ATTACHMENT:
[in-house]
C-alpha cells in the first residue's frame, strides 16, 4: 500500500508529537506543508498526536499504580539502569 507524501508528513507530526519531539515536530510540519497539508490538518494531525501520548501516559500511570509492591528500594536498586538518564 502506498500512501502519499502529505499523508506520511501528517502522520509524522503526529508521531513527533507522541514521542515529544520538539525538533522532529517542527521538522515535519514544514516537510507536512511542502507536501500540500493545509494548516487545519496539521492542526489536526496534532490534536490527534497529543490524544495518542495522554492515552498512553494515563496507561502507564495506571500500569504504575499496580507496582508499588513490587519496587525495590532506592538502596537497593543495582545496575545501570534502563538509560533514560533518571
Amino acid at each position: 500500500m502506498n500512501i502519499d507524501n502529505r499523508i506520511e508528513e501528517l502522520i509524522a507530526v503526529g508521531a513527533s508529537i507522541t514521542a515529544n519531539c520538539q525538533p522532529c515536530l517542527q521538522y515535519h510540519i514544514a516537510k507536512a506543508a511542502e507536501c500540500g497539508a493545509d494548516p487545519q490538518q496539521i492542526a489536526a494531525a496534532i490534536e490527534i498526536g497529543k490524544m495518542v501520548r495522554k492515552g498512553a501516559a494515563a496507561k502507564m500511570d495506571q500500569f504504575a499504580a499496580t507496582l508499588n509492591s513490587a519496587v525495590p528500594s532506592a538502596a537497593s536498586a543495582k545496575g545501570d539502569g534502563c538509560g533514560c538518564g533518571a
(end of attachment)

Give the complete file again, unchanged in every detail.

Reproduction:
[in-house]
C-alpha cells in the first residue's frame, strides 16, 4: 500500500508529537506543508498526536499504580539502569 507524501508528513507530526519531539515536530510540519497539508490538518494531525501520548501516559500511570509492591528500594536498586538518564 502506498500512501502519499502529505499523508506520511501528517502522520509524522503526529508521531513527533507522541514521542515529544520538539525538533522532529517542527521538522515535519514544514516537510507536512511542502507536501500540500493545509494548516487545519496539521492542526489536526496534532490534536490527534497529543490524544495518542495522554492515552498512553494515563496507561502507564495506571500500569504504575499496580507496582508499588513490587519496587525495590532506592538502596537497593543495582545496575545501570534502563538509560533514560533518571
Amino acid at each position: 500500500m502506498n500512501i502519499d507524501n502529505r499523508i506520511e508528513e501528517l502522520i509524522a507530526v503526529g508521531a513527533s508529537i507522541t514521542a515529544n519531539c520538539q525538533p522532529c515536530l517542527q521538522y515535519h510540519i514544514a516537510k507536512a506543508a511542502e507536501c500540500g497539508a493545509d494548516p487545519q490538518q496539521i492542526a489536526a494531525a496534532i490534536e490527534i498526536g497529543k490524544m495518542v501520548r495522554k492515552g498512553a501516559a494515563a496507561k502507564m500511570d495506571q500500569f504504575a499504580a499496580t507496582l508499588n509492591s513490587a519496587v525495590p528500594s532506592a538502596a537497593s536498586a543495582k545496575g545501570d539502569g534502563c538509560g533514560c538518564g533518571a